The facility, which currently employs over 500 union members and managers, was already on shaky ground following last month’s announcement that 110 unionized workers would lose their jobs in January. The U.S.-based company also terminated 11 managers at that time, explaining the move was driven by softening demand amid a global trend away from prepared breakfast cereals.
Shrinking consumer demand
The company, which will also be closing plants in Australia and Thailand, announced in its most recent quarterly report that it was launching its Project K initiative, a US$1 billion, four-year plan designed to drive efficiencies by restructuring and consolidating its factories.
The London plant, which Kellogg’s purchased in 1924 to supply the Canadian market, was overhauled in a $223 million renovation begun in 1984 that allowed it to churn out 750,000 cereal boxes per day. The plant makes 27 different cereals, including Corn Flakes, Frosted Flakes, and Raisin Bran. It output has dwindled from 104 million kilograms in 2005 to 67 million this year. It projects only 54 million kilograms of production before the doors shut for good next year.
“We have a compelling business need to better align our assets with marketplace trends and customer requirements,” John Bryant, Kellogg’s President and CEO, said in a statement. “To that end, we are taking action to ensure our manufacturing network is operating the right number of plants and production lines – in the right locations – to better meet current and future production needs and the evolving needs of our customers.”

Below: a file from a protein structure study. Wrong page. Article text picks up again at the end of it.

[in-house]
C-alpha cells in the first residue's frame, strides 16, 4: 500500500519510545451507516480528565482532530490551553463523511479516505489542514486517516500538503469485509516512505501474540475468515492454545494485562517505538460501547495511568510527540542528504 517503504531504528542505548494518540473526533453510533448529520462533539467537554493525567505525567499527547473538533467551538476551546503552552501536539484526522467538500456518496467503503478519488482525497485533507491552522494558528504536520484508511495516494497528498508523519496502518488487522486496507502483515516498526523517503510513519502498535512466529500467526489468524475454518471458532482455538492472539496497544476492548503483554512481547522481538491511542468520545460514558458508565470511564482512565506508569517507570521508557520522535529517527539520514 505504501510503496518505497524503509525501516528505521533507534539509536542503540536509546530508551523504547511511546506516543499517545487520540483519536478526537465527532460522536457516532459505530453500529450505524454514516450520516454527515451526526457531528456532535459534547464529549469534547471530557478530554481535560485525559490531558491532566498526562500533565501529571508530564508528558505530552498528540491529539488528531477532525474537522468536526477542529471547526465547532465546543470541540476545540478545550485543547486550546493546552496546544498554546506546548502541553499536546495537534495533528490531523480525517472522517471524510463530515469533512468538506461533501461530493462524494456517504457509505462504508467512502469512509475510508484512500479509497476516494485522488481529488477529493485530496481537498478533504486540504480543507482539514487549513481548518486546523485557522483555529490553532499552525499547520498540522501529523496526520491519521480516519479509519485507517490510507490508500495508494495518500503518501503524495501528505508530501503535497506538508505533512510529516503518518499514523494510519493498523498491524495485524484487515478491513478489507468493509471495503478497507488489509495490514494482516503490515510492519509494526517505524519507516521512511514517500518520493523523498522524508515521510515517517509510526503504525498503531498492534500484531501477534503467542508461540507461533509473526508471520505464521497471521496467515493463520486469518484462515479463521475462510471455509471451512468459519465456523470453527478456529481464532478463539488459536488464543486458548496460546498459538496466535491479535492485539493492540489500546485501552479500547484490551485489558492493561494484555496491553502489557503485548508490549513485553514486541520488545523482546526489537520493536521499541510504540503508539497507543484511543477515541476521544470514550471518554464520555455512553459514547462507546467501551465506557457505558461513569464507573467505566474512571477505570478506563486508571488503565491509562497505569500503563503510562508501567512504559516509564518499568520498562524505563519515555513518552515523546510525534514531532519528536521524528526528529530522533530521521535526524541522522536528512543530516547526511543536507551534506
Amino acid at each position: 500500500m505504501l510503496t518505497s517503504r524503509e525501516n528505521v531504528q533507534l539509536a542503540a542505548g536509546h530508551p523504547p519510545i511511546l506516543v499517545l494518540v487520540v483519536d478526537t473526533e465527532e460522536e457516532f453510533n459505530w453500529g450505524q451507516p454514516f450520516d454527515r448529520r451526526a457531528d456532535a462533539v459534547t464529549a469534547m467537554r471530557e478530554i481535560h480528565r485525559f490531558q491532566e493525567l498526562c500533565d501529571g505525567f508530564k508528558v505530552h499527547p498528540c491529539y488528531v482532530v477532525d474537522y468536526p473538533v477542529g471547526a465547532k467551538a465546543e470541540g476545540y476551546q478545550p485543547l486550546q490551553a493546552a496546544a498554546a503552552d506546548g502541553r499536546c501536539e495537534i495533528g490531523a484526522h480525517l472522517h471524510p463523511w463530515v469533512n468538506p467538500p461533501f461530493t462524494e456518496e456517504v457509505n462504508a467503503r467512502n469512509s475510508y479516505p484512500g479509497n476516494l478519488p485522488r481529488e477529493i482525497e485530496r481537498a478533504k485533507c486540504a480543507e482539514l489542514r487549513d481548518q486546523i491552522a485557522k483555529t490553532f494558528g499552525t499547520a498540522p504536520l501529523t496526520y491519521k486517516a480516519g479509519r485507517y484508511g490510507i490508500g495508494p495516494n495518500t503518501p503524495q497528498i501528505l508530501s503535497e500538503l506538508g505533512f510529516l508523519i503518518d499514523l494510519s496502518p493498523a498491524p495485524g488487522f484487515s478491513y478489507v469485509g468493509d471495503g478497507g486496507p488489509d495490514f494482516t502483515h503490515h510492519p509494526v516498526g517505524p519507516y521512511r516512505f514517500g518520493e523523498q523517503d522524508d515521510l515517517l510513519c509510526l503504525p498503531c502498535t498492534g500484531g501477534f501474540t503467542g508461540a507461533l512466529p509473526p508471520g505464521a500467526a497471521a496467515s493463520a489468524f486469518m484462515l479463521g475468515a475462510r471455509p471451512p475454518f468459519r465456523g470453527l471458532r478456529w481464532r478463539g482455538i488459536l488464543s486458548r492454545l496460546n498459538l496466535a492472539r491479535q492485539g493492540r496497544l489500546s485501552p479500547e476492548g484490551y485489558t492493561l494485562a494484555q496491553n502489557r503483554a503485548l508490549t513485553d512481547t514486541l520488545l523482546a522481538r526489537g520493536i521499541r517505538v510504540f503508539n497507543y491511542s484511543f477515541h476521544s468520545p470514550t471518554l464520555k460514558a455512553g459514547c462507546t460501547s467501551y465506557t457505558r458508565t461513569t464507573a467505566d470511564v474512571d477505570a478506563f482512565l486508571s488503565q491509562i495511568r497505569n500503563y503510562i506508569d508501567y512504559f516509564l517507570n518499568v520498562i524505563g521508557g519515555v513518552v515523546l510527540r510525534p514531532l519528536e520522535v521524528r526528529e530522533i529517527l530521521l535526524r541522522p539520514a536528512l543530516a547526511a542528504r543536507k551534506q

The timing of the closing announcement is ironic, as it comes a day after Gary Goodyear, Minister of State for the Federal Economic Development Agency for Southern Ontario, was in London to launch a $200 million program designed to stimulate investment in Ontario manufacturing. The Advanced Manufacturing Fund will encourage the development of cutting edge manufacturing technologies and drive investment and competitiveness in a sector that’s lost a number of major employers in recent years, including the Ford Talbotville auto assembly facility and the Electro-Motive Diesel factory in London.
“Our Government is looking ahead to the new and innovative products or production methods that will push Ontario to the forefront of high-tech manufacturing,” Goodyear said. “With this investment, we are helping manufacturers in the province to build momentum and push to be more competitive on the global stage.”
The region is already reeling from the announcement last month that Heinz will shutter its ketchup plant in Leamington next June. The closure of the town’s largest employer and Heinz’s second-largest plant in the world erases 740 jobs and is expected to ripple through the region’s supply chain of tomato growers and distributors.